“Where I’m From” by George Ella Lyon | Facing History & Ourselves
Reading

“Where I’m From” by George Ella Lyon

In this poem, George Ella Lyon lists all the characteristics that shape her identity and where she’s from.
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At a Glance

reading copy
Reading

Language

English — US

Subject

  • English & Language Arts
  • Culture & Identity

I am from clothespins,

from Clorox and carbon-tetrachloride.

I am from the dirt under the back porch.

(Black, glistening,

it tasted like beets.)

I am from the forsythia bush

the Dutch elm

whose long-gone limbs I remember

as if they were my own.

 

I’m from fudge and eyeglasses,

from Imogene and Alafair.

I’m from the know-it-alls

and the pass-it-ons,

from Perk up! and Pipe down!

I’m from He restoreth my soul

with a cottonball lamb

and ten verses I can say myself.

I’m from Artemus and Billie’s Branch,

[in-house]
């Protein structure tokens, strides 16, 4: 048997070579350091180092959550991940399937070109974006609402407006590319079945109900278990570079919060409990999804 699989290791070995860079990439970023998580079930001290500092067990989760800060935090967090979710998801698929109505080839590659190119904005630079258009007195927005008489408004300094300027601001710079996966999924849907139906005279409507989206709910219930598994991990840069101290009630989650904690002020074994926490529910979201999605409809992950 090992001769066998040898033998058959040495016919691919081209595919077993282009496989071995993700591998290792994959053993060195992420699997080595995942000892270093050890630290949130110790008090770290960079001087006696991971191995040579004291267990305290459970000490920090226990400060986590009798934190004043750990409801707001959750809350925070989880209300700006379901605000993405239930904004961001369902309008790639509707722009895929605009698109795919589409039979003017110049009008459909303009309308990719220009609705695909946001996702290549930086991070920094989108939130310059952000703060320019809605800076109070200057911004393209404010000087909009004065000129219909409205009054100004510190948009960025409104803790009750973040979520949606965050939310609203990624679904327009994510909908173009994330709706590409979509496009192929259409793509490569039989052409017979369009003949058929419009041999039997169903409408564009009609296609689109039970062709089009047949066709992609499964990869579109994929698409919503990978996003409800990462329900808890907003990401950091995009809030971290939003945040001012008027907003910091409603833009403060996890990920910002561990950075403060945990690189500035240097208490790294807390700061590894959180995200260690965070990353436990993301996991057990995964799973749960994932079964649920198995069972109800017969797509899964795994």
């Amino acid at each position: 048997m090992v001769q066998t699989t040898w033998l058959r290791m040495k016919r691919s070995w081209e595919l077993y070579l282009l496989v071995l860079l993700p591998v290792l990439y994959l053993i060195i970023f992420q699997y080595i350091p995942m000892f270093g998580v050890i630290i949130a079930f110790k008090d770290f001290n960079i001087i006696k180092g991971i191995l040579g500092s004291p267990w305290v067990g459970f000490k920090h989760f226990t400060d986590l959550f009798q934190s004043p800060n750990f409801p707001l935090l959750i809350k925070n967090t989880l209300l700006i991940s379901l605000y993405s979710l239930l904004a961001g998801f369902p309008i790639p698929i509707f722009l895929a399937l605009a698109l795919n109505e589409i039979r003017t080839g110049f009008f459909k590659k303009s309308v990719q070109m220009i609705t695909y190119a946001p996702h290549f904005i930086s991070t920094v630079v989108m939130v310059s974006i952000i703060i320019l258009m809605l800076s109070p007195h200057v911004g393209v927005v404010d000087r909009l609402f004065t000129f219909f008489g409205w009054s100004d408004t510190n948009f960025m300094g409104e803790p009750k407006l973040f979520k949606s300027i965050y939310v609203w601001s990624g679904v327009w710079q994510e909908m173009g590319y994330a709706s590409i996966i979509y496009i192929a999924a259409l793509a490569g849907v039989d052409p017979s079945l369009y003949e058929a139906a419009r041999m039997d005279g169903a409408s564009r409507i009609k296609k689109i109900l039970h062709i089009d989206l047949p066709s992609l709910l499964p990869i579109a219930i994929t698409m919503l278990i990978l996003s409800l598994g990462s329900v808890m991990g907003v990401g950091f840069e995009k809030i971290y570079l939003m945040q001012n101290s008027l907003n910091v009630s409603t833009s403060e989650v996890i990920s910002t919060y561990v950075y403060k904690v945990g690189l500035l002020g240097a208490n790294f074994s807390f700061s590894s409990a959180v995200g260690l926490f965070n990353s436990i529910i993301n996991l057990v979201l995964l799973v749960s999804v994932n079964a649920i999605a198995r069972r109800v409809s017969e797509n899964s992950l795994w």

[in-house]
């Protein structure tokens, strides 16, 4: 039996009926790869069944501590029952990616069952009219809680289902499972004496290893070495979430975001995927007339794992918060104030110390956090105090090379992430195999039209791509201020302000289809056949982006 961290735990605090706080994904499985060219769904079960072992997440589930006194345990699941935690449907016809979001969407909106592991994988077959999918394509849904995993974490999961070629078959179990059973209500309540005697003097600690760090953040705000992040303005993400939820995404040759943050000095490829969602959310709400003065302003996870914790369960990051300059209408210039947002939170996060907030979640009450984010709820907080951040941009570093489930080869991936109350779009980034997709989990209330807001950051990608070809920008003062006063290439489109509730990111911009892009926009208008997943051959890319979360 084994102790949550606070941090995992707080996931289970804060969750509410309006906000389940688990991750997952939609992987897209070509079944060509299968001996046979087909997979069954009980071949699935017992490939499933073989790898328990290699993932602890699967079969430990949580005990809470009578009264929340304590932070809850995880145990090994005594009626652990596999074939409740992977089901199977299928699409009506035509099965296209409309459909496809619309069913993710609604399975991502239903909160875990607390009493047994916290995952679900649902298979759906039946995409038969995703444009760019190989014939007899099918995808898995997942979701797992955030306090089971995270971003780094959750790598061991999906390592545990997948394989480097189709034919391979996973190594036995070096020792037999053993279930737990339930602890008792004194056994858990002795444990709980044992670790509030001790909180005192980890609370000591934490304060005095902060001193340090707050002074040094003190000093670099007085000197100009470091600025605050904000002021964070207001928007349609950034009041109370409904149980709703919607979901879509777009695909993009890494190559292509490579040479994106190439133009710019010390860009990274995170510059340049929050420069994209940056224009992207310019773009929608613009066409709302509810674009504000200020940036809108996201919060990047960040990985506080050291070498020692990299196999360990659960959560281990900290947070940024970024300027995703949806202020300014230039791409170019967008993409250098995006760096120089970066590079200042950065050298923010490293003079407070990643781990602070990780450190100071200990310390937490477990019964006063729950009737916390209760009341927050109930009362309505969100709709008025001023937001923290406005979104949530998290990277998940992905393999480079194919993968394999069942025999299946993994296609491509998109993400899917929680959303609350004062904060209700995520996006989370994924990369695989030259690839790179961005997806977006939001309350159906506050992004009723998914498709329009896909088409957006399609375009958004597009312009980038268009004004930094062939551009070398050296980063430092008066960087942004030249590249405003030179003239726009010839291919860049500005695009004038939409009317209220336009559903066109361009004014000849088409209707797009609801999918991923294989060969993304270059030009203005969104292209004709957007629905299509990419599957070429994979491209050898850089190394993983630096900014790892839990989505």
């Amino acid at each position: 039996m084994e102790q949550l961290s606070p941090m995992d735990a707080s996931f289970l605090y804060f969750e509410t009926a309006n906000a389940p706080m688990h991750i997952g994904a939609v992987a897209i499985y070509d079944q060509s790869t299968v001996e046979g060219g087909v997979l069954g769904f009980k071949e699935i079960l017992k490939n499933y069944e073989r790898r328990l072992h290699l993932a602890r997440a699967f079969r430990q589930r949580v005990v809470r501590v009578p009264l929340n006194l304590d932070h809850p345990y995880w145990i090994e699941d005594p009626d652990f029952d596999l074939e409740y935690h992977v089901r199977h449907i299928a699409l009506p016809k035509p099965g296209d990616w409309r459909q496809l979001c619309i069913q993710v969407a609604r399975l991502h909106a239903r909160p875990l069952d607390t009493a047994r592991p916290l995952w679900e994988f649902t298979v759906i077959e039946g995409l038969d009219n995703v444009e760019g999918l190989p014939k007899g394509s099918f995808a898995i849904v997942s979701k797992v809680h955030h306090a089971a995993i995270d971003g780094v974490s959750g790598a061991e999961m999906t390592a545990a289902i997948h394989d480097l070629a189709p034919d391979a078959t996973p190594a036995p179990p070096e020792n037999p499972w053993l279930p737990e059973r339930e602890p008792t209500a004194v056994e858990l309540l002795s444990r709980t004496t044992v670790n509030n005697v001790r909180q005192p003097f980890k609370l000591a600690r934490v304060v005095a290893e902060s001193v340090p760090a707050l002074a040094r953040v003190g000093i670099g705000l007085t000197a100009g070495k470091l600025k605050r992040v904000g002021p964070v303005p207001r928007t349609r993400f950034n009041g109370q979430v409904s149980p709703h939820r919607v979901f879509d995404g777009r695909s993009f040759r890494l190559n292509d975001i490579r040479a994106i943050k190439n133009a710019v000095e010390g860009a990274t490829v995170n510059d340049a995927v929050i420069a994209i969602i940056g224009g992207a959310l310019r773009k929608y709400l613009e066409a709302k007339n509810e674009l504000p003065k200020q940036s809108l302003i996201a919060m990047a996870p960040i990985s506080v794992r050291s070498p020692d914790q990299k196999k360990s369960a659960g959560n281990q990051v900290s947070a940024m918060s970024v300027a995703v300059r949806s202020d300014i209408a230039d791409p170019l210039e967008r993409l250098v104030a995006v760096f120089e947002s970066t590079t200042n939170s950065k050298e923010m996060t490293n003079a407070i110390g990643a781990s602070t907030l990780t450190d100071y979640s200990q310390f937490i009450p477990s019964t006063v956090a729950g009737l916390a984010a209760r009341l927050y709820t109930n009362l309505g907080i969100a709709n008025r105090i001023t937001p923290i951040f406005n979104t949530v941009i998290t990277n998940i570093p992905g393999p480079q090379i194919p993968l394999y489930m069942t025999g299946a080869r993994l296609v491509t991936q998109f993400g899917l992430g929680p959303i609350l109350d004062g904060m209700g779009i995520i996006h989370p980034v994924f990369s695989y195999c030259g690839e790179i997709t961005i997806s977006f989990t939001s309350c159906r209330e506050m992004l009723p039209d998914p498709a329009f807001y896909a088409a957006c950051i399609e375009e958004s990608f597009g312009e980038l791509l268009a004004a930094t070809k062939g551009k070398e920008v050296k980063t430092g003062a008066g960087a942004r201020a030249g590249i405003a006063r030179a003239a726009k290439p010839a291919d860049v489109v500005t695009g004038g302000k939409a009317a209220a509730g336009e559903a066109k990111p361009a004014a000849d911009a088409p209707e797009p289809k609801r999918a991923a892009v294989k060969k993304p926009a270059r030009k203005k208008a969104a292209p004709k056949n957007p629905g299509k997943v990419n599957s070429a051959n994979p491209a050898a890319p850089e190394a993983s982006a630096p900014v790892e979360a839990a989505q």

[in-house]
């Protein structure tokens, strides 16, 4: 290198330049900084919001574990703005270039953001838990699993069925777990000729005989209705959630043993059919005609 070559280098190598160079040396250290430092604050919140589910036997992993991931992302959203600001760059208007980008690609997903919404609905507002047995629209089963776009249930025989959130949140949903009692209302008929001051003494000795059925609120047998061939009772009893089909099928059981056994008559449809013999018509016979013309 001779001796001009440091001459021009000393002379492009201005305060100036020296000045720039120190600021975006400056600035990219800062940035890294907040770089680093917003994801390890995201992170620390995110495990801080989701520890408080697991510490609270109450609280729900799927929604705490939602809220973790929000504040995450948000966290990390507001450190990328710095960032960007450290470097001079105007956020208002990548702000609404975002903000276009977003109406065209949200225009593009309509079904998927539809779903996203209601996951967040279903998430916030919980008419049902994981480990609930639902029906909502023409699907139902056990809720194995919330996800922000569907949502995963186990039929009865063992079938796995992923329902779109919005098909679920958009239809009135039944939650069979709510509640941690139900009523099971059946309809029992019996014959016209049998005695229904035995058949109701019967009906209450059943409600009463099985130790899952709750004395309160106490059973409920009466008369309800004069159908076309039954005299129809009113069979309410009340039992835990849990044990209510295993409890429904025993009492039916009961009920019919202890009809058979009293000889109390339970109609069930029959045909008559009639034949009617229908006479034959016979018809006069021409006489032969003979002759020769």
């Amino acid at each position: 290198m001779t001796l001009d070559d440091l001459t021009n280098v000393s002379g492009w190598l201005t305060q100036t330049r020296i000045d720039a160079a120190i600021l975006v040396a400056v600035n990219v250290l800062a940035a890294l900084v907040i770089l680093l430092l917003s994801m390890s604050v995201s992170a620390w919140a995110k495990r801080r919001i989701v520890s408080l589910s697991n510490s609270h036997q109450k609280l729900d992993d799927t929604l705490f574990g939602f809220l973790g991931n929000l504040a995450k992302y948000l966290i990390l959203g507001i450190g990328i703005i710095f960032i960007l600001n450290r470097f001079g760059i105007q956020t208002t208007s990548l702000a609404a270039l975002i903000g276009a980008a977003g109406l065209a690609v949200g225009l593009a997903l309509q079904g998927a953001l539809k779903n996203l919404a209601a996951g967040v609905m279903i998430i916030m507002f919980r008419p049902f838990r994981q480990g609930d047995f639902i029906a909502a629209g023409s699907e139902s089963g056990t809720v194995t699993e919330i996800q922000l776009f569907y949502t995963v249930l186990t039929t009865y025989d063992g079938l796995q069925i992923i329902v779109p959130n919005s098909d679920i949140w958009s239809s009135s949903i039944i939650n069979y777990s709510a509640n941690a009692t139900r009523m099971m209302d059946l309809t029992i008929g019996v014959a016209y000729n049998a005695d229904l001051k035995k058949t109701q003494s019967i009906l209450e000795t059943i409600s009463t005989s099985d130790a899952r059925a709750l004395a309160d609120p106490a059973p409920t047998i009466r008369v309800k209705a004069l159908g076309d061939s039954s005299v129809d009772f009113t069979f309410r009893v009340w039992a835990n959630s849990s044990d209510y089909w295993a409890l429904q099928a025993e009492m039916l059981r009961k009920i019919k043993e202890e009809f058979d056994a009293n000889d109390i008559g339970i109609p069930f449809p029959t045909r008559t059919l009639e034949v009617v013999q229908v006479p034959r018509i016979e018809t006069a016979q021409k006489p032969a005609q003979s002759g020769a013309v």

fried corn and strong coffee.

From the finger my grandfather lost

to the auger,

the eye my father shut to keep his sight.

 

Under my bed was a dress box

spilling old pictures,

a sift of lost faces

to drift beneath my dreams.

I am from those moments —

snapped before I budded —

leaf-fall from the family tree. 1


You can use the Where I’m From Brainstorm handout to help students write their own Where I’m From poems.

  • 1George Ella Lyon, “Where I’m From,” georgeellalyon.com. Copyright © 1999 by George Ella Lyon. Reproduced with permission.

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